So what is it about Jerry Duffy's Jeep CJ-8 that makes it capable of winning Top Truck Challenge? Was it built with a no-ceiling budget? Is it a highly advanced computer-generated and tested design? Does it have the latest traction-control electronics? Actually, no. None of the above. Duffy's rig is simply a collection of components and modifications that work very well together. Of course, those things didn't just magically jump onto his rig.
He purchased the Scrambler in 1999 in his home state of Idaho with the plan of eventually building it up. Well, that "eventually" ended up being right away because the transmission took a dump on the way home. "I was really ticked," he remembers. It wasn't long before the Jeep was scattered all over his garage. His goal was to build the Jeep around himself and his driving style. He also wanted it to be proficient on all types of terrain. Since Duffy was retired, he was subject to a fixed income, so it had to be done right the first time. Interestingly, he began the buildup with the engine and went from there.
What follows is a detailed overview of what makes his CJ tick. Clearly, there's another part to this equation, and that's driver experience. When Duffy's 47 years of 'wheeling experience is combined with the CJ's proven components, it becomes clear why he's our Top Truck Challenge winner for 2005.
The frame and body of the CJ have undergone some significant changes. The frame was chopped right behind the front seats, and a new tapered frame made from 1.75-inch-diameter chromoly tubing was put in its place. This created a longer 112-inch wheelbase, a better departure angle, and decreased the width of the tail end of the rig. A custom 20-gallon aluminum fuel tank is mounted high in the new frame above the fuel pump. The 1.75-inch-diameter rollcage and frame are one unit. On the outside, the grille assembly was moved 2 inches forward to make room for the radiator and fans (remember, this rig was designed around the engine). The hood was lengthened to compensate and louvered to assist in cooling. The front fenders are made from 1-inch-diameter tubing and 16-gauge steel; the windshield and cowl are stock; the half-doors are off a YJ; and the custom rear fenders are made from 16-gauge steel. Significant modifications have also been made to the rocker panels. "It took me over two weeks labor on each side to cut 4 inches up and 4 inches in and create a new 45-degree angle rocker," Duffy says. The result is a rocker that is less prone to damage and hanging up on obstacles. Further, Duffy didn't like the way the body mounts hung down and caught on obstacles, so he moved them 1-inch upward on the frame. Finally, there are no bumpers on the rig, and the four clevises are bolted directly to the ends of the frame, as is the front-mounted Warn 9.5 XP winch.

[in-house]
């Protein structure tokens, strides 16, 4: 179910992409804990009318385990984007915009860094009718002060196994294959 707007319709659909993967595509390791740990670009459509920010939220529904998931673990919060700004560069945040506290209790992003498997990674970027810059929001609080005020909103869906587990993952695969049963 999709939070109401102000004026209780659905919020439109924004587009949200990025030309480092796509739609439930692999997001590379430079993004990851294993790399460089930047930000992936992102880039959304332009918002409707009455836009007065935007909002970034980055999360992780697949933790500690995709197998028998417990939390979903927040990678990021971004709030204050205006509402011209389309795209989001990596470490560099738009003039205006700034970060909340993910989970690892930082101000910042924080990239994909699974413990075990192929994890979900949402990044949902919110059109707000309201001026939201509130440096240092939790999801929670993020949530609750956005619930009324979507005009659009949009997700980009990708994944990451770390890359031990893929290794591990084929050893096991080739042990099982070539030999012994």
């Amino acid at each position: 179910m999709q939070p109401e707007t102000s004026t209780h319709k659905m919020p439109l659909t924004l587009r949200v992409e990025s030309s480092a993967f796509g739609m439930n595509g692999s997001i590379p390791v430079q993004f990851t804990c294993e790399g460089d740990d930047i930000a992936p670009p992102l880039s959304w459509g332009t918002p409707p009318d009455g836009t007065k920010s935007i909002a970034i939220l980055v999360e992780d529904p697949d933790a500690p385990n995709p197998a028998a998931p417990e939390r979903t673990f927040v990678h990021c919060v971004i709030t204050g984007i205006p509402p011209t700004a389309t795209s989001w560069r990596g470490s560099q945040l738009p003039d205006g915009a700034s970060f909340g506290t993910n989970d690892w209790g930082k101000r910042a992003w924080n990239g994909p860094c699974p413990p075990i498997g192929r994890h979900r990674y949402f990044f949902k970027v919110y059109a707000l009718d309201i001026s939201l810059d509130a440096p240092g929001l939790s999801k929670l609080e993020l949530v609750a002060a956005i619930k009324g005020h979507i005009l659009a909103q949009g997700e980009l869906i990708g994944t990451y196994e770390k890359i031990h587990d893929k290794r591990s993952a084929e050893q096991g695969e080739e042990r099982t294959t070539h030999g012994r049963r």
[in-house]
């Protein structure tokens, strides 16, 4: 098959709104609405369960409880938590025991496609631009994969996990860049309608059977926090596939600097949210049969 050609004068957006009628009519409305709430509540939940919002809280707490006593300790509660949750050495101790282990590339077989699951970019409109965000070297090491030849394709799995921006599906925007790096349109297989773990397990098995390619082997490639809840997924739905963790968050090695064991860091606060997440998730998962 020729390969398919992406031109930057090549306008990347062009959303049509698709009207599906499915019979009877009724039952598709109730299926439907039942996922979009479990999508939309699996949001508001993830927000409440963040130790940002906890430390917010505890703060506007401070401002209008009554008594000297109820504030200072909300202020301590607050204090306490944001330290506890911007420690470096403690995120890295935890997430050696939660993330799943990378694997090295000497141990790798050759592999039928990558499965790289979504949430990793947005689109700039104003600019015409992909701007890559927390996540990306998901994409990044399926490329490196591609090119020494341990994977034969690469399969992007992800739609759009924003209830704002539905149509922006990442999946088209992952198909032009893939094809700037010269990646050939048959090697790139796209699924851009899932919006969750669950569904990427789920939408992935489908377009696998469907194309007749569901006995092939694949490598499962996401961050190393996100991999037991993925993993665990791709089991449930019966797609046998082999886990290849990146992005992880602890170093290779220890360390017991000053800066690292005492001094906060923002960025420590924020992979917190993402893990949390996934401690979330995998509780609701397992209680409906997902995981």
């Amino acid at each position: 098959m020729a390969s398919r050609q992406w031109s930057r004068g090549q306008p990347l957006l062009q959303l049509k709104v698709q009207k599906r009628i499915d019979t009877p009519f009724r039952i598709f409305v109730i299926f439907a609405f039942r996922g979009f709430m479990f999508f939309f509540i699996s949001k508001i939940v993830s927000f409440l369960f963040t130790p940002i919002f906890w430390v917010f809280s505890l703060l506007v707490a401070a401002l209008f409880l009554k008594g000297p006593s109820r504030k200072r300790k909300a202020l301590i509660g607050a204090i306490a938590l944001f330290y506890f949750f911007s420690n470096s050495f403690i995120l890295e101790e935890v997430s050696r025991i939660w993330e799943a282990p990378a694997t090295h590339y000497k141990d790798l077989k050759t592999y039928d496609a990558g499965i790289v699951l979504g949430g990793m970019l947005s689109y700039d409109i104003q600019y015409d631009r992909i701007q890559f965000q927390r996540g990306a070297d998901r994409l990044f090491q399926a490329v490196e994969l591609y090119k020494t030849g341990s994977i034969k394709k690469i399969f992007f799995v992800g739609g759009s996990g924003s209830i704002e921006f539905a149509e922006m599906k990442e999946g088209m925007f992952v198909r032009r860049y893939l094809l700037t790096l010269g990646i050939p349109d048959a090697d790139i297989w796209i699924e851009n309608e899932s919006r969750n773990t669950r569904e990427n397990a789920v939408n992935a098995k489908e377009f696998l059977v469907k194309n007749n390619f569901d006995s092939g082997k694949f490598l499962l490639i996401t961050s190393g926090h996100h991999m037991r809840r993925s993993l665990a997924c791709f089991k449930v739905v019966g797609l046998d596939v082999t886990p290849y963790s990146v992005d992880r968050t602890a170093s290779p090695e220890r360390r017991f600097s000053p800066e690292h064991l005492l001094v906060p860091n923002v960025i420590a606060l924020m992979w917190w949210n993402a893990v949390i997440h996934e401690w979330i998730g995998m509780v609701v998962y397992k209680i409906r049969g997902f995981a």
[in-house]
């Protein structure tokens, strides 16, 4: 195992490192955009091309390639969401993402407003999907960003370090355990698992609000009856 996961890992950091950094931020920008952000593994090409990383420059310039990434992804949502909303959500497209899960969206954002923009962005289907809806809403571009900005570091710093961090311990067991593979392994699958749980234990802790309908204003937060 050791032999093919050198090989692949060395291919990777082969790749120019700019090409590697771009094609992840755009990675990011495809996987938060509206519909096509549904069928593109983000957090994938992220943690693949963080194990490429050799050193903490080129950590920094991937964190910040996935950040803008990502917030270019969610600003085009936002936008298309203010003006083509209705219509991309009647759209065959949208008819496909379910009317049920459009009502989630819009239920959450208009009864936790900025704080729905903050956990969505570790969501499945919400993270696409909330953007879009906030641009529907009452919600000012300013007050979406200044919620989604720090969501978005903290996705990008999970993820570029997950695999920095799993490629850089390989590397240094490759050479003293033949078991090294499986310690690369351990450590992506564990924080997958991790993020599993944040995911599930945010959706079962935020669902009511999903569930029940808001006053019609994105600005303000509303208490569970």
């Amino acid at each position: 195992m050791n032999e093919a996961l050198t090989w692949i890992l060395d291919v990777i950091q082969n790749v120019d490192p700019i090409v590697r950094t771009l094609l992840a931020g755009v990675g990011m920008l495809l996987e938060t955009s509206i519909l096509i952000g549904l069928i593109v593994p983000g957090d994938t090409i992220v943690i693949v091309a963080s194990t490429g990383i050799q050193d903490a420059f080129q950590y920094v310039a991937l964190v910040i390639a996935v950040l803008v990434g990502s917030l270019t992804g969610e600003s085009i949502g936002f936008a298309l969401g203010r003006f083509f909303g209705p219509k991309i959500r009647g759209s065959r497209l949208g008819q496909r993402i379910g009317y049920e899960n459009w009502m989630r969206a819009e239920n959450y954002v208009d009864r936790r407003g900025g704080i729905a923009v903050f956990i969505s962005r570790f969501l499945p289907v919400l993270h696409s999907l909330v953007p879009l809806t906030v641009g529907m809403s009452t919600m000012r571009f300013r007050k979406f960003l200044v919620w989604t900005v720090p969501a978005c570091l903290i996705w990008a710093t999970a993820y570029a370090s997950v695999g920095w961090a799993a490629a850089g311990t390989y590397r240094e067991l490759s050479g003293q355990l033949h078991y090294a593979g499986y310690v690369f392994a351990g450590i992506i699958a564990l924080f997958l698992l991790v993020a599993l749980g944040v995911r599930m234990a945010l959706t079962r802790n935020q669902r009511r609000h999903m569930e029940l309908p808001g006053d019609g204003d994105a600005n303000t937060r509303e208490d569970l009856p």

"I felt like I'd need rear steer after extending the wheelbase, but its turning radius turned out to be very good," Duffy says. Nonetheless, it's under there now and it's good for those tight situations. A rocker switch conveniently located right next to the transmission shifter allows Duffy to activate the hydraulic rear steer at will, and this system features a number of beefy upgrades just like the front steering. The rear axle is a Dynatrac 60 which, like the front axle, features an ARB Air Locker, 5.13:1 Yukon gears, Superior 35-spline, 1.5-inch-diameter axleshafts, and disc brakes. The flexy rear suspension is a triangulated four-link with Alcan elliptical springs, King Racing 14-inch-travel remote-reservoir shocks, and limiting straps. Spherical rod ends are used all around.